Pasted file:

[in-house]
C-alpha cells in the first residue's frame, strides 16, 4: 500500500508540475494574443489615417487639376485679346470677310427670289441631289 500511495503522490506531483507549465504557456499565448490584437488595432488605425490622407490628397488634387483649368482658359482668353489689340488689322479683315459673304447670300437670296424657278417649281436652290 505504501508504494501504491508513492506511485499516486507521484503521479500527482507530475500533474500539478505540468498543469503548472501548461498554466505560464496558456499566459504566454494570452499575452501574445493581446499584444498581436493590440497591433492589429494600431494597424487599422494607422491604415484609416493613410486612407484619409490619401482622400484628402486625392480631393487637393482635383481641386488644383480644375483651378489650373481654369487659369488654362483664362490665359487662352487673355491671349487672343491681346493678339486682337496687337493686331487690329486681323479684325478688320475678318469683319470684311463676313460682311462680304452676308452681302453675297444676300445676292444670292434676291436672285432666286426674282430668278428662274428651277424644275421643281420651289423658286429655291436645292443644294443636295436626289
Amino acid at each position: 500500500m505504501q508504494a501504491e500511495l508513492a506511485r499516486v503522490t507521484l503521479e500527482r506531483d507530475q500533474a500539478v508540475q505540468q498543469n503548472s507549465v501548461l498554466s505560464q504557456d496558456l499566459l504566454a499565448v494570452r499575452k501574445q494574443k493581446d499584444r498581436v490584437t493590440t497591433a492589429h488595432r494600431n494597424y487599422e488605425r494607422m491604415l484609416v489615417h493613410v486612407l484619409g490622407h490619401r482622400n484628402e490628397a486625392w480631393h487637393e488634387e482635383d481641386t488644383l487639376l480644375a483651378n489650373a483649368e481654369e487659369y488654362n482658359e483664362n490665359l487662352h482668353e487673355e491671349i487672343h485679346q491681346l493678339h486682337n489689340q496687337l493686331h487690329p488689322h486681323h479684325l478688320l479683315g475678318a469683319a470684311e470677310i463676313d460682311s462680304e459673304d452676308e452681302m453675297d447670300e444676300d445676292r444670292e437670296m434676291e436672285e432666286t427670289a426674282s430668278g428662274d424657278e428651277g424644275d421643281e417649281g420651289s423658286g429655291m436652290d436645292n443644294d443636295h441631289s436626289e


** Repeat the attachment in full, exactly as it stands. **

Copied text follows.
[in-house]
C-alpha cells in the first residue's frame, strides 16, 4: 500500500508540475494574443489615417487639376485679346470677310427670289441631289 500511495503522490506531483507549465504557456499565448490584437488595432488605425490622407490628397488634387483649368482658359482668353489689340488689322479683315459673304447670300437670296424657278417649281436652290 505504501508504494501504491508513492506511485499516486507521484503521479500527482507530475500533474500539478505540468498543469503548472501548461498554466505560464496558456499566459504566454494570452499575452501574445493581446499584444498581436493590440497591433492589429494600431494597424487599422494607422491604415484609416493613410486612407484619409490619401482622400484628402486625392480631393487637393482635383481641386488644383480644375483651378489650373481654369487659369488654362483664362490665359487662352487673355491671349487672343491681346493678339486682337496687337493686331487690329486681323479684325478688320475678318469683319470684311463676313460682311462680304452676308452681302453675297444676300445676292444670292434676291436672285432666286426674282430668278428662274428651277424644275421643281420651289423658286429655291436645292443644294443636295436626289
Amino acid at each position: 500500500m505504501q508504494a501504491e500511495l508513492a506511485r499516486v503522490t507521484l503521479e500527482r506531483d507530475q500533474a500539478v508540475q505540468q498543469n503548472s507549465v501548461l498554466s505560464q504557456d496558456l499566459l504566454a499565448v494570452r499575452k501574445q494574443k493581446d499584444r498581436v490584437t493590440t497591433a492589429h488595432r494600431n494597424y487599422e488605425r494607422m491604415l484609416v489615417h493613410v486612407l484619409g490622407h490619401r482622400n484628402e490628397a486625392w480631393h487637393e488634387e482635383d481641386t488644383l487639376l480644375a483651378n489650373a483649368e481654369e487659369y488654362n482658359e483664362n490665359l487662352h482668353e487673355e491671349i487672343h485679346q491681346l493678339h486682337n489689340q496687337l493686331h487690329p488689322h486681323h479684325l478688320l479683315g475678318a469683319a470684311e470677310i463676313d460682311s462680304e459673304d452676308e452681302m453675297d447670300e444676300d445676292r444670292e437670296m434676291e436672285e432666286t427670289a426674282s430668278g428662274d424657278e428651277g424644275d421643281e417649281g420651289s423658286g429655291m436652290d436645292n443644294d443636295h441631289s436626289e